Low test scores prompt nursing school to re-evaluate program, curriculum

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Jake Cochran

The Beacon/Jake Cochran The nursing program curriculum is under re-evaluation for improvement because of low scores on the national nursing licensing exam taken yearly.

Christine Lee, Senior News Editor

Lower than average scores on the national nursing licensing exam have caused the School of Nursing to re-evaluate much of its program curriculum.

Results from last year’s National Council Licensing Exam, which tracks scores from Oct. 1, 2012, to Sept. 30, 2013, indicate an overall pass rate for first time undergraduate test takers of 74 percent, compared to an 87 percent in 2012 and 90 percent in 2011.

Associate Dean of the School of Nursing Mary Ann Merrigan said because the school has not attained an 80 percent pass rate, the state requires them to come up with an action plan to boost the scores. The scores have no effect on the school’s accreditation from the Commission on Collegiate Nursing Education.

She said the results are an “anomaly” for the school as they have always had a high pass rate on the exam which tests students’ basic knowledge in nursing principles in order to receive a license to practice.

“It’s very upsetting to us,” she said.

Merrigan said the test plan had increased in difficulty in April, something she said happens every few years. However, she when the test changes, there is a one to two percent decrease in the overall pass rate. This year there was a 10 percent decrease in overall pass rate.

“That was perhaps not only an anomaly in our program,” Merrigan said.

Proponents of the action plan include changing the passing grade of nursing courses to 79 percent, maintaining a grade-point average of 2.5, requiring a 500 math and verbal SAT score to be admitted into the program and reconstructing courses.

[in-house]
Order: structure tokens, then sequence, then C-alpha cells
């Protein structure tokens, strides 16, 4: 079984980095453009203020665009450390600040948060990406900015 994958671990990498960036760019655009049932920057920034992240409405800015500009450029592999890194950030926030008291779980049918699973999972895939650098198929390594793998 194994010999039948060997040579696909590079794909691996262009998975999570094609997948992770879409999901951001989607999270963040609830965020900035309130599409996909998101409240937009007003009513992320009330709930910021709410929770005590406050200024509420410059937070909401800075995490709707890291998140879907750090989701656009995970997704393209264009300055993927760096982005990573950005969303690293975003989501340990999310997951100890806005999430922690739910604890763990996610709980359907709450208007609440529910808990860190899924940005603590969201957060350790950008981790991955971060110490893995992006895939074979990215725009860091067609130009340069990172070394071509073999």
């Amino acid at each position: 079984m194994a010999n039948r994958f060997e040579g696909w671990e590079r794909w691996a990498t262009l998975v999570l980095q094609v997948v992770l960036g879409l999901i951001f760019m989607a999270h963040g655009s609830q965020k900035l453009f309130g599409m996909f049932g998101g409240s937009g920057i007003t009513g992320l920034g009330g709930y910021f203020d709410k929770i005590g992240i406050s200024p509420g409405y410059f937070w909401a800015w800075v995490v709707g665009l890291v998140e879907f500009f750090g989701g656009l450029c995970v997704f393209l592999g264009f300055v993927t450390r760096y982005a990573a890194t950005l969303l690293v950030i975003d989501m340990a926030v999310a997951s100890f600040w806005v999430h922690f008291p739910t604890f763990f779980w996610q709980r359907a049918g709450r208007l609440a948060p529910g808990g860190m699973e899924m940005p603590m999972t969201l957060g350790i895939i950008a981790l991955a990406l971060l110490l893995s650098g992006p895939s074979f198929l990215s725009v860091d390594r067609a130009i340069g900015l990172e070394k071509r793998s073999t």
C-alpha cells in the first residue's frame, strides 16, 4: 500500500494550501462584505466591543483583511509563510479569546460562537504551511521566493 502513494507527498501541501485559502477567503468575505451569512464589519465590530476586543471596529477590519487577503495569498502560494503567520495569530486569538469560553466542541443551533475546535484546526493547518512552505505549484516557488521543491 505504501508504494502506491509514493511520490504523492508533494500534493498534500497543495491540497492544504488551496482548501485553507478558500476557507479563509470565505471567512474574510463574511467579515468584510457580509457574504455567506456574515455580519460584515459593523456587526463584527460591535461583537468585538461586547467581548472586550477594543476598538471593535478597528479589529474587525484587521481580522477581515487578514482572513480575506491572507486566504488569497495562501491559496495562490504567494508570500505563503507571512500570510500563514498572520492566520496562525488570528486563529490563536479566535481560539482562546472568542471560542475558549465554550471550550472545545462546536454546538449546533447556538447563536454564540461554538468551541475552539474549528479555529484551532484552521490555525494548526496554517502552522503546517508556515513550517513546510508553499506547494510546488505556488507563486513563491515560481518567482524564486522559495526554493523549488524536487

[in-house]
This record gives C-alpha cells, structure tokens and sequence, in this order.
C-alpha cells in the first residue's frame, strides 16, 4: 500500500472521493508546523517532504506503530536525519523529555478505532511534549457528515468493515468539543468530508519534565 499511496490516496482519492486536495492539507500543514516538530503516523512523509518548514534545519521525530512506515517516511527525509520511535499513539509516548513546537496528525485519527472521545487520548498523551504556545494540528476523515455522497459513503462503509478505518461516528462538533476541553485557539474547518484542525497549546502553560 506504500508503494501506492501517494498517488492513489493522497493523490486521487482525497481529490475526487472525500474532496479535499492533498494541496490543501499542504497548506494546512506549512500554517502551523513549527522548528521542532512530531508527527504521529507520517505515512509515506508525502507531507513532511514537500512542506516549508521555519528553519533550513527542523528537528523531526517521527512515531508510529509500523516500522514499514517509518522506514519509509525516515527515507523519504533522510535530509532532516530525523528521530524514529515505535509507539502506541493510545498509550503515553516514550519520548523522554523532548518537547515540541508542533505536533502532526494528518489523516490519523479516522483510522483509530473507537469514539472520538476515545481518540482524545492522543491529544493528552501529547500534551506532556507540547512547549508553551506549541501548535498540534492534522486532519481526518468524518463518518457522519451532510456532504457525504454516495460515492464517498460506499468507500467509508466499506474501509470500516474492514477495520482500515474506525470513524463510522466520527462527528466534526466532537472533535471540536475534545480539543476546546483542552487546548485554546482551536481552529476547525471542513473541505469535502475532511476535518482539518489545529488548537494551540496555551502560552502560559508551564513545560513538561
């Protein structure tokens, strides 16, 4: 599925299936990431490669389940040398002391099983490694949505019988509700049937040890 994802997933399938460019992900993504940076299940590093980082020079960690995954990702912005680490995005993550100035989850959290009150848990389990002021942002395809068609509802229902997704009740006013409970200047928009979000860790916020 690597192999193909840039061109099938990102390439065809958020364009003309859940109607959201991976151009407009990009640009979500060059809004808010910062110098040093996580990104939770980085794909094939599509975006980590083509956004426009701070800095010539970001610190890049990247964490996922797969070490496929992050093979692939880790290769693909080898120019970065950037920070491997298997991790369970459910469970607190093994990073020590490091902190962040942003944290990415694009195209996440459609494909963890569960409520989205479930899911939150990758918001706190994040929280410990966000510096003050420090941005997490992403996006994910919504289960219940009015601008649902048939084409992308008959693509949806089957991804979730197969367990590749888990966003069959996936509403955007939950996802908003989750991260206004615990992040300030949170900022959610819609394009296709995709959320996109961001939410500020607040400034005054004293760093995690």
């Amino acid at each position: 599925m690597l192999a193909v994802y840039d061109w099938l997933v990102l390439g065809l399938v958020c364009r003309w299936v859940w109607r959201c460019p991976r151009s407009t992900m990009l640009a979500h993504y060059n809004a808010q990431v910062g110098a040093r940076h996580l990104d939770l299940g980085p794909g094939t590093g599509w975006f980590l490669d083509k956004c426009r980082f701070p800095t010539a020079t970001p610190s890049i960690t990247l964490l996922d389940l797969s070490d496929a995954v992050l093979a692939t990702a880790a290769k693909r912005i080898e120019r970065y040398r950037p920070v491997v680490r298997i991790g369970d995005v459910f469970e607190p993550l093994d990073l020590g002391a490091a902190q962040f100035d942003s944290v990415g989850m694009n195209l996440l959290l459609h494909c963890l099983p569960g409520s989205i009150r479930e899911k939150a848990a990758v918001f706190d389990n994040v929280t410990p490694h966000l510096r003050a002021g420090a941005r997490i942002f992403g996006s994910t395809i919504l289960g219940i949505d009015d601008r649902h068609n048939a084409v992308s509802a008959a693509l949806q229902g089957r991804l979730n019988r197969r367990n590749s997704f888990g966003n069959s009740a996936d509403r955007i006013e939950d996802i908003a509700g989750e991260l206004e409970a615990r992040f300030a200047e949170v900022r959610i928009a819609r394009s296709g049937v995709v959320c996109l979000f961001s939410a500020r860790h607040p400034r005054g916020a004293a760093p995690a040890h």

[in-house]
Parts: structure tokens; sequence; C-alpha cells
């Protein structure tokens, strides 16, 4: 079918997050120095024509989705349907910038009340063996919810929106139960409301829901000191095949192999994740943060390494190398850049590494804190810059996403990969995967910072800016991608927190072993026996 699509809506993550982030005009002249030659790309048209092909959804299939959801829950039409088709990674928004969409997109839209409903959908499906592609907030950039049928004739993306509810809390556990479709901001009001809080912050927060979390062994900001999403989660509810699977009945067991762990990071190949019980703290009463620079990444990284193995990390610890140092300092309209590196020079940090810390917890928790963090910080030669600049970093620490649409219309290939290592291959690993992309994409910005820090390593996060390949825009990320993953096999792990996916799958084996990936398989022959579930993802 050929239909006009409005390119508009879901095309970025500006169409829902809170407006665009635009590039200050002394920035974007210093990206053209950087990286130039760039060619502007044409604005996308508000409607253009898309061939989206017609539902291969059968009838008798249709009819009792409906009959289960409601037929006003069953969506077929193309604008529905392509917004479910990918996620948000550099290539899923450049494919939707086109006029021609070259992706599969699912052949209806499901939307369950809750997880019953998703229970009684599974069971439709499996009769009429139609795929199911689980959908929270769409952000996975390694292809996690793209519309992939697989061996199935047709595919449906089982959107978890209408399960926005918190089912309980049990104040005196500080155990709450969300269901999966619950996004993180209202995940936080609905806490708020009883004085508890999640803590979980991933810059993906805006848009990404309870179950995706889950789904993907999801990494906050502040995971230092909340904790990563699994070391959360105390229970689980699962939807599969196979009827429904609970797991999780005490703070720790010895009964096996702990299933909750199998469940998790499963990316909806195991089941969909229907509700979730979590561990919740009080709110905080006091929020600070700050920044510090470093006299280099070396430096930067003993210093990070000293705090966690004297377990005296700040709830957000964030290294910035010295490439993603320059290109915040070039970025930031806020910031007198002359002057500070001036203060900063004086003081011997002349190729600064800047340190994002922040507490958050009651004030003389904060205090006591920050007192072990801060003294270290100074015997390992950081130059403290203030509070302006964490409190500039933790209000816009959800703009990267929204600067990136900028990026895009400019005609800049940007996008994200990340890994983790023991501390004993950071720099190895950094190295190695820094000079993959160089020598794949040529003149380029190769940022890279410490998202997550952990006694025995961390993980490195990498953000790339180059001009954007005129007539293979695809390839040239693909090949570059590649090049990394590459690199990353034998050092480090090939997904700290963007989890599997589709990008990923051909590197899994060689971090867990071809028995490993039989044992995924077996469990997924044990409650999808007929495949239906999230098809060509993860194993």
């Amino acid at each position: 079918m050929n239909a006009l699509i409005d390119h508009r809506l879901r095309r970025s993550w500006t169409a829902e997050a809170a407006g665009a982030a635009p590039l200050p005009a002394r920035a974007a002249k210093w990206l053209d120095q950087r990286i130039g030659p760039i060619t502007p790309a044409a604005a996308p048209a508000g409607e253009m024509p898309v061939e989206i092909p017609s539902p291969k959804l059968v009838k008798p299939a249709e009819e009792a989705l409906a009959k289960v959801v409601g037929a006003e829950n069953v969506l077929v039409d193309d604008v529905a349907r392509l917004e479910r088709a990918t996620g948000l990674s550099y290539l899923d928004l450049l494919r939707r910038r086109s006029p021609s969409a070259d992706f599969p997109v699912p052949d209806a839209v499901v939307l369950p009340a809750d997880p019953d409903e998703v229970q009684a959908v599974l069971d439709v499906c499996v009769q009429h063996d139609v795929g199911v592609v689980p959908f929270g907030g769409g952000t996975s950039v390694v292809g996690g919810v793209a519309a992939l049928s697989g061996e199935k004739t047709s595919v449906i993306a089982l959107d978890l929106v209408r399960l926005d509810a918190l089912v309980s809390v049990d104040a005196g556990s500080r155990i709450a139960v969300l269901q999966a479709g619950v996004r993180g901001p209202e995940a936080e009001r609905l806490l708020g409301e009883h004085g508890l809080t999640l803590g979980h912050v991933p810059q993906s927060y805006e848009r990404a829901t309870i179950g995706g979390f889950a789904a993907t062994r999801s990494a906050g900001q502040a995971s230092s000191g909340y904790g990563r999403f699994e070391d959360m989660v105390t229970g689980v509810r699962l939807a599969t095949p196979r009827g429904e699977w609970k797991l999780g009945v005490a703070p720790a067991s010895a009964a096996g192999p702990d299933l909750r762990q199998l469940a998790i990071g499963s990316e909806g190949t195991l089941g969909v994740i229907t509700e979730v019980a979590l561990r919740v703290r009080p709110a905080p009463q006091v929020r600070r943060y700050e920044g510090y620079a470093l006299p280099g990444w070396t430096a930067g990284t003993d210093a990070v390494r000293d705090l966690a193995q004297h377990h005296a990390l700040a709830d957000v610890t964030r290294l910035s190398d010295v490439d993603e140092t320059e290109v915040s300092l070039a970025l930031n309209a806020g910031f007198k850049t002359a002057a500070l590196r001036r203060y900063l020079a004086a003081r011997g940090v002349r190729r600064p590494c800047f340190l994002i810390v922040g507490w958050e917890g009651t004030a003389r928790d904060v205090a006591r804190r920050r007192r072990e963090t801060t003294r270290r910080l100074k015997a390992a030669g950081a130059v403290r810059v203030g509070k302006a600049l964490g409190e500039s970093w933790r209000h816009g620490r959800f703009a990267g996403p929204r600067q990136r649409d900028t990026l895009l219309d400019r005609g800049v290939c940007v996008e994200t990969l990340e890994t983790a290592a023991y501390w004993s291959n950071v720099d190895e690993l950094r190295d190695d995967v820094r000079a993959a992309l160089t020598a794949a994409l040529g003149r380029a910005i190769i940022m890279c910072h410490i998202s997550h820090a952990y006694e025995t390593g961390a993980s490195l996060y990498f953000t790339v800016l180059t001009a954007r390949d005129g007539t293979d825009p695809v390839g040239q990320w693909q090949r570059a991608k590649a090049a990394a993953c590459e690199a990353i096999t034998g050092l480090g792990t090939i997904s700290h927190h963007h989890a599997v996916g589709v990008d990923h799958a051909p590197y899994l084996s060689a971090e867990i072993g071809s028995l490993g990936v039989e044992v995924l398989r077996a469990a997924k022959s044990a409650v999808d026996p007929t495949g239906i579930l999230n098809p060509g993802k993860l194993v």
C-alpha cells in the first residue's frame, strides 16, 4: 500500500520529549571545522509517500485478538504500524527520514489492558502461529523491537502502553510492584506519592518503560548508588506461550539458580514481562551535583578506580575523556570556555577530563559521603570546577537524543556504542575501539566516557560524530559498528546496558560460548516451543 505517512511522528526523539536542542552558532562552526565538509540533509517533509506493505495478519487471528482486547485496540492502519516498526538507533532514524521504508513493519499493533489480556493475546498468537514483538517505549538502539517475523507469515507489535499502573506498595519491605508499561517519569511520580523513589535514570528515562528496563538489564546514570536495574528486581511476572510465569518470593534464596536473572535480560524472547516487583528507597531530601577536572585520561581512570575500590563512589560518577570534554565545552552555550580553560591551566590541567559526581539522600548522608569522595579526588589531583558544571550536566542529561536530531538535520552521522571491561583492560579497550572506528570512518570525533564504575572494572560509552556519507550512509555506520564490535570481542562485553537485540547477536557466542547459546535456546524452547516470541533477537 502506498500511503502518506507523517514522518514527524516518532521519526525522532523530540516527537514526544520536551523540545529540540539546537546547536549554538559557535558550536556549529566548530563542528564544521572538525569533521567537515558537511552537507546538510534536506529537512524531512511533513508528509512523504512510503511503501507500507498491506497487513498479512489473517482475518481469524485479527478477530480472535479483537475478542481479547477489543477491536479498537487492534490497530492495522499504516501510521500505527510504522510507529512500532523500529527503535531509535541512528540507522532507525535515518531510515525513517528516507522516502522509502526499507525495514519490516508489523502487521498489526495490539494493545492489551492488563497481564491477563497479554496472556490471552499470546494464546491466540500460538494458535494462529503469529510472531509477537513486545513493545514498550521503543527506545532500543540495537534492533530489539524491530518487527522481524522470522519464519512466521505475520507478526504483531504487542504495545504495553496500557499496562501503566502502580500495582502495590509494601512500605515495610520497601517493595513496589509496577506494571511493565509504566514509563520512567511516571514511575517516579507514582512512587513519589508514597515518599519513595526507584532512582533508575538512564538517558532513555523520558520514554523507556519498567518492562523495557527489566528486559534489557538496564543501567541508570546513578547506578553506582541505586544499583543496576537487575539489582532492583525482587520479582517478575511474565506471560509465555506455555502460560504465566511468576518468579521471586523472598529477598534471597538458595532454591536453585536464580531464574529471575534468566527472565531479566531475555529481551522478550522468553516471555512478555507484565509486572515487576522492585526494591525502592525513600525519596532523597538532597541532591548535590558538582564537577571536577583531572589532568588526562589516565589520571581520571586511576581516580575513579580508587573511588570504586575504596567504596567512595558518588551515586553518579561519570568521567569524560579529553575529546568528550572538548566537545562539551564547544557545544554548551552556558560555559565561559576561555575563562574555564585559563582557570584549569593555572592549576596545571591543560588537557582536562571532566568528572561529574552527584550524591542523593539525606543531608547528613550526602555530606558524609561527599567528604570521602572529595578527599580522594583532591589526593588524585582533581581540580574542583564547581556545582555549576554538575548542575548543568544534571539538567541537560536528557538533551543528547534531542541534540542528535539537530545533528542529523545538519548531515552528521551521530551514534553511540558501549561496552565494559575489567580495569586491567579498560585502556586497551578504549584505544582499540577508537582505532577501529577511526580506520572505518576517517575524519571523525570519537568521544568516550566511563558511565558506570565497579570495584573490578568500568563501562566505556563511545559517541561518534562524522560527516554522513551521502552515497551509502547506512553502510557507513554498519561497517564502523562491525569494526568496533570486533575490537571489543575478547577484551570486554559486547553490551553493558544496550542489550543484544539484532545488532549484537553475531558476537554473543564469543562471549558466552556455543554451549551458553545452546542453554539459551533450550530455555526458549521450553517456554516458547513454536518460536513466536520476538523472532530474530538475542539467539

These parts of the measures were implemented because it was found that students who didn’t pass were getting grades between 75 to 79 in their nursing courses. These students also discovered to have carried a low grade point average and, scored less than 500 in math on the SAT’s.

The plan also means changes to the nursing curriculum itself. Although all nursing course exams are set up percentage-wise, like the NCLEX exam, courses were also re-constructed, including a new course in cognitive reasoning being offered in order to better prepare students to take the test in addition to the already-instituted review course offered through Kaplan. Merrigan said this idea was something suggested by students on their exit exams.

“Some of the students told me that they had friends in other nursing programs at other universities who had some kind of a mandated course,” she said.

Merrigan explained that these measures were already being implemented and the cognitive reasoning course was the only piece of the action plan that had not been re-evaluated.

“These are all in our action plan, however, we had instituted these things already,” she said.